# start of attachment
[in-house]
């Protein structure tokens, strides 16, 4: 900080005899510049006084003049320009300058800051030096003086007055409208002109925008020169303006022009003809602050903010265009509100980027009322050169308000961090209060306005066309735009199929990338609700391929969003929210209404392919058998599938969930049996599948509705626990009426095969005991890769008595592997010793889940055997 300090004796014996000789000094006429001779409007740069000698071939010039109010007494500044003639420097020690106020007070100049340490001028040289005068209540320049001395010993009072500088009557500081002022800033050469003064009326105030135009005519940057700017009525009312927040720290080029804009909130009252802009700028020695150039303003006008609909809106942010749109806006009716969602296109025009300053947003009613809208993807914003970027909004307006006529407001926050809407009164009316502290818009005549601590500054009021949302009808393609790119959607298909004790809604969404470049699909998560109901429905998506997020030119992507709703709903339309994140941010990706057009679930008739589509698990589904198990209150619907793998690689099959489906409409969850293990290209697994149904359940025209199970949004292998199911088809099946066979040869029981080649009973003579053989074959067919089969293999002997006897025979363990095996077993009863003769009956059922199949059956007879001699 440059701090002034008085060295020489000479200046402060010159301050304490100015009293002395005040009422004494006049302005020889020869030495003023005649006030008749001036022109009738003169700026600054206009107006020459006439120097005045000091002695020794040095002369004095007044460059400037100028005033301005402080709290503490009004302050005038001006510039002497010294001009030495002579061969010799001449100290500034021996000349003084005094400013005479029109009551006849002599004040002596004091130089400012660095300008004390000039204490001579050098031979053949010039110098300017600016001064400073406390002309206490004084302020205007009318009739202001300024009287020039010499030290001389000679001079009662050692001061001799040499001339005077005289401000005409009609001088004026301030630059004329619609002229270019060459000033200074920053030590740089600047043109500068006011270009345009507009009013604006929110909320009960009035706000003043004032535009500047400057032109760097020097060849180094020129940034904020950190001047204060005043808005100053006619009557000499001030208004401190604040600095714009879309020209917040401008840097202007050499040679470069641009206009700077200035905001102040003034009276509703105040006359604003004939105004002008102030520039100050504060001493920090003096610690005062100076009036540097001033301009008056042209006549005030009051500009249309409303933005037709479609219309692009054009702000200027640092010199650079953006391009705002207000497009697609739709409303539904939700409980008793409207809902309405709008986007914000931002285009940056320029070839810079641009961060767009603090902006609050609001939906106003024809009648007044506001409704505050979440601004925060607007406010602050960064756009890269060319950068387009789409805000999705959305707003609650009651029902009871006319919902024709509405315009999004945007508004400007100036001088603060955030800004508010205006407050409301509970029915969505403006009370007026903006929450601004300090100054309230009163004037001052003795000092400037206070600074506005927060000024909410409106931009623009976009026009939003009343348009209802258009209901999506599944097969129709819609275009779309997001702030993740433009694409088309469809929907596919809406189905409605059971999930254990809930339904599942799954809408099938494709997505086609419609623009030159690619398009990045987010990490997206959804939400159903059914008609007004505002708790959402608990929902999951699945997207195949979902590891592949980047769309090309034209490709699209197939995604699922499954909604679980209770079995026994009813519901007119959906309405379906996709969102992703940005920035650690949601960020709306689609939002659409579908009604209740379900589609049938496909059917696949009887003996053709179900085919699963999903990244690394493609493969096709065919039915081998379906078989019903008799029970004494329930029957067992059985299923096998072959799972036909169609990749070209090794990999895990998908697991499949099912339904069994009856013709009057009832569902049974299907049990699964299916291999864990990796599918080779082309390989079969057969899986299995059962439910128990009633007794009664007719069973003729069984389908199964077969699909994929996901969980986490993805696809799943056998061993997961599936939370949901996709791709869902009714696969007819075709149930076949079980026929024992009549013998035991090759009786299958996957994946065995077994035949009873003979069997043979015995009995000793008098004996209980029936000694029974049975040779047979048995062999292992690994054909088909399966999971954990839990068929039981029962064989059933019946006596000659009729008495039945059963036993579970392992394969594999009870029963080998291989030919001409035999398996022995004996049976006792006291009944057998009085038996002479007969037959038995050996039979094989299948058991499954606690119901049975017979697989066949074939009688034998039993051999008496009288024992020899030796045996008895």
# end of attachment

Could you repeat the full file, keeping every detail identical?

[in-house]
């Protein structure tokens, strides 16, 4: 900080005899510049006084003049320009300058800051030096003086007055409208002109925008020169303006022009003809602050903010265009509100980027009322050169308000961090209060306005066309735009199929990338609700391929969003929210209404392919058998599938969930049996599948509705626990009426095969005991890769008595592997010793889940055997 300090004796014996000789000094006429001779409007740069000698071939010039109010007494500044003639420097020690106020007070100049340490001028040289005068209540320049001395010993009072500088009557500081002022800033050469003064009326105030135009005519940057700017009525009312927040720290080029804009909130009252802009700028020695150039303003006008609909809106942010749109806006009716969602296109025009300053947003009613809208993807914003970027909004307006006529407001926050809407009164009316502290818009005549601590500054009021949302009808393609790119959607298909004790809604969404470049699909998560109901429905998506997020030119992507709703709903339309994140941010990706057009679930008739589509698990589904198990209150619907793998690689099959489906409409969850293990290209697994149904359940025209199970949004292998199911088809099946066979040869029981080649009973003579053989074959067919089969293999002997006897025979363990095996077993009863003769009956059922199949059956007879001699 440059701090002034008085060295020489000479200046402060010159301050304490100015009293002395005040009422004494006049302005020889020869030495003023005649006030008749001036022109009738003169700026600054206009107006020459006439120097005045000091002695020794040095002369004095007044460059400037100028005033301005402080709290503490009004302050005038001006510039002497010294001009030495002579061969010799001449100290500034021996000349003084005094400013005479029109009551006849002599004040002596004091130089400012660095300008004390000039204490001579050098031979053949010039110098300017600016001064400073406390002309206490004084302020205007009318009739202001300024009287020039010499030290001389000679001079009662050692001061001799040499001339005077005289401000005409009609001088004026301030630059004329619609002229270019060459000033200074920053030590740089600047043109500068006011270009345009507009009013604006929110909320009960009035706000003043004032535009500047400057032109760097020097060849180094020129940034904020950190001047204060005043808005100053006619009557000499001030208004401190604040600095714009879309020209917040401008840097202007050499040679470069641009206009700077200035905001102040003034009276509703105040006359604003004939105004002008102030520039100050504060001493920090003096610690005062100076009036540097001033301009008056042209006549005030009051500009249309409303933005037709479609219309692009054009702000200027640092010199650079953006391009705002207000497009697609739709409303539904939700409980008793409207809902309405709008986007914000931002285009940056320029070839810079641009961060767009603090902006609050609001939906106003024809009648007044506001409704505050979440601004925060607007406010602050960064756009890269060319950068387009789409805000999705959305707003609650009651029902009871006319919902024709509405315009999004945007508004400007100036001088603060955030800004508010205006407050409301509970029915969505403006009370007026903006929450601004300090100054309230009163004037001052003795000092400037206070600074506005927060000024909410409106931009623009976009026009939003009343348009209802258009209901999506599944097969129709819609275009779309997001702030993740433009694409088309469809929907596919809406189905409605059971999930254990809930339904599942799954809408099938494709997505086609419609623009030159690619398009990045987010990490997206959804939400159903059914008609007004505002708790959402608990929902999951699945997207195949979902590891592949980047769309090309034209490709699209197939995604699922499954909604679980209770079995026994009813519901007119959906309405379906996709969102992703940005920035650690949601960020709306689609939002659409579908009604209740379900589609049938496909059917696949009887003996053709179900085919699963999903990244690394493609493969096709065919039915081998379906078989019903008799029970004494329930029957067992059985299923096998072959799972036909169609990749070209090794990999895990998908697991499949099912339904069994009856013709009057009832569902049974299907049990699964299916291999864990990796599918080779082309390989079969057969899986299995059962439910128990009633007794009664007719069973003729069984389908199964077969699909994929996901969980986490993805696809799943056998061993997961599936939370949901996709791709869902009714696969007819075709149930076949079980026929024992009549013998035991090759009786299958996957994946065995077994035949009873003979069997043979015995009995000793008098004996209980029936000694029974049975040779047979048995062999292992690994054909088909399966999971954990839990068929039981029962064989059933019946006596000659009729008495039945059963036993579970392992394969594999009870029963080998291989030919001409035999398996022995004996049976006792006291009944057998009085038996002479007969037959038995050996039979094989299948058991499954606690119901049975017979697989066949074939009688034998039993051999008496009288024992020899030796045996008895």